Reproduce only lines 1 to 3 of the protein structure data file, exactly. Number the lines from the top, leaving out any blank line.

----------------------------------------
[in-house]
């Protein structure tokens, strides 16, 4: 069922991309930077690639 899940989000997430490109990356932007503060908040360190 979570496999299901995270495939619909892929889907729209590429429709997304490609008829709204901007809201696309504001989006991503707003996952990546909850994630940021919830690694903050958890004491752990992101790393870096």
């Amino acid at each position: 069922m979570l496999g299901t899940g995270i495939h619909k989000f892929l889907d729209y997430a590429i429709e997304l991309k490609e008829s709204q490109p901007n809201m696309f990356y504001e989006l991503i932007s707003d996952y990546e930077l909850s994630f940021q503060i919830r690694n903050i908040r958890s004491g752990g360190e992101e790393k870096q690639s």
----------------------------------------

[in-house]
């Protein structure tokens, strides 16, 4: 069922991309930077690639 899940989000997430490109990356932007503060908040360190 979570496999299901995270495939619909892929889907729209590429429709997304490609008829709204901007809201696309504001989006991503707003996952990546909850994630940021919830690694903050958890004491752990992101790393870096």
């Amino acid at each position: 069922m979570l496999g299901t899940g995270i495939h619909k989000f892929l889907d729209y997430a590429i429709e997304l991309k490609e008829s709204q490109p901007n809201m696309f990356y504001e989006l991503i932007s707003d996952y990546e930077l909850s994630f940021q503060i919830r690694n903050i908040r958890s004491g752990g360190e992101e790393k870096q690639s």